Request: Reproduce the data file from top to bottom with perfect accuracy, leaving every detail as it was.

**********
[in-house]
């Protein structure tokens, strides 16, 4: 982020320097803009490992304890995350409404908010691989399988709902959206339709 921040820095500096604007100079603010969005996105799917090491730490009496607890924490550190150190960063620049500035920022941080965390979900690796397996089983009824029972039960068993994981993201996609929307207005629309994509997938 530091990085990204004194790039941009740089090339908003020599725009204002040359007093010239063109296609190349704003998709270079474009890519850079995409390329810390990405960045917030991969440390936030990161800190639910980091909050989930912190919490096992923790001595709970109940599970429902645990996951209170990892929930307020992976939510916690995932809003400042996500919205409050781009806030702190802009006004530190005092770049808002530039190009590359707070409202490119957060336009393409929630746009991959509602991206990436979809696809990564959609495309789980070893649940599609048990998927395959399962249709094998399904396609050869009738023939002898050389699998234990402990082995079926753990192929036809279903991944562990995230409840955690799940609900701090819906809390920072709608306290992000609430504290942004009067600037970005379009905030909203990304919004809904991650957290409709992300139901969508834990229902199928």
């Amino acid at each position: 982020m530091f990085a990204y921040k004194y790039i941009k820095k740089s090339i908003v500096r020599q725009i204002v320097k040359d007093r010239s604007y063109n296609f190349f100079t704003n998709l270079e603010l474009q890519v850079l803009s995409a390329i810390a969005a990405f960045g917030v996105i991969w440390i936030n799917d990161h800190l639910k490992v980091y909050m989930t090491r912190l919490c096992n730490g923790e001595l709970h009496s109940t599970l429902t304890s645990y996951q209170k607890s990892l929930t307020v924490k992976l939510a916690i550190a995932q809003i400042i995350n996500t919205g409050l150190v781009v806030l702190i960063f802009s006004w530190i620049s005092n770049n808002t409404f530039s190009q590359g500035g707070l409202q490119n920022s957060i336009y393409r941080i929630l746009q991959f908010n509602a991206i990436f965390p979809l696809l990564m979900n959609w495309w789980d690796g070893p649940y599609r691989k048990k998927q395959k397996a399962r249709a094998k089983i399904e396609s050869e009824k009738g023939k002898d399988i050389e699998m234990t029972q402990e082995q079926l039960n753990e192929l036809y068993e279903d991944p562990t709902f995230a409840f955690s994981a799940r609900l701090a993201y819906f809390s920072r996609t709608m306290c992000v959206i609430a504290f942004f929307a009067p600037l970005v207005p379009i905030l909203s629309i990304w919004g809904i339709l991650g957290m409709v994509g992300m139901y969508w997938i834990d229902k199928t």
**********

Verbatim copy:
[in-house]
């Protein structure tokens, strides 16, 4: 982020320097803009490992304890995350409404908010691989399988709902959206339709 921040820095500096604007100079603010969005996105799917090491730490009496607890924490550190150190960063620049500035920022941080965390979900690796397996089983009824029972039960068993994981993201996609929307207005629309994509997938 530091990085990204004194790039941009740089090339908003020599725009204002040359007093010239063109296609190349704003998709270079474009890519850079995409390329810390990405960045917030991969440390936030990161800190639910980091909050989930912190919490096992923790001595709970109940599970429902645990996951209170990892929930307020992976939510916690995932809003400042996500919205409050781009806030702190802009006004530190005092770049808002530039190009590359707070409202490119957060336009393409929630746009991959509602991206990436979809696809990564959609495309789980070893649940599609048990998927395959399962249709094998399904396609050869009738023939002898050389699998234990402990082995079926753990192929036809279903991944562990995230409840955690799940609900701090819906809390920072709608306290992000609430504290942004009067600037970005379009905030909203990304919004809904991650957290409709992300139901969508834990229902199928």
């Amino acid at each position: 982020m530091f990085a990204y921040k004194y790039i941009k820095k740089s090339i908003v500096r020599q725009i204002v320097k040359d007093r010239s604007y063109n296609f190349f100079t704003n998709l270079e603010l474009q890519v850079l803009s995409a390329i810390a969005a990405f960045g917030v996105i991969w440390i936030n799917d990161h800190l639910k490992v980091y909050m989930t090491r912190l919490c096992n730490g923790e001595l709970h009496s109940t599970l429902t304890s645990y996951q209170k607890s990892l929930t307020v924490k992976l939510a916690i550190a995932q809003i400042i995350n996500t919205g409050l150190v781009v806030l702190i960063f802009s006004w530190i620049s005092n770049n808002t409404f530039s190009q590359g500035g707070l409202q490119n920022s957060i336009y393409r941080i929630l746009q991959f908010n509602a991206i990436f965390p979809l696809l990564m979900n959609w495309w789980d690796g070893p649940y599609r691989k048990k998927q395959k397996a399962r249709a094998k089983i399904e396609s050869e009824k009738g023939k002898d399988i050389e699998m234990t029972q402990e082995q079926l039960n753990e192929l036809y068993e279903d991944p562990t709902f995230a409840f955690s994981a799940r609900l701090a993201y819906f809390s920072r996609t709608m306290c992000v959206i609430a504290f942004f929307a009067p600037l970005v207005p379009i905030l909203s629309i990304w919004g809904i339709l991650g957290m409709v994509g992300m139901y969508w997938i834990d229902k199928t």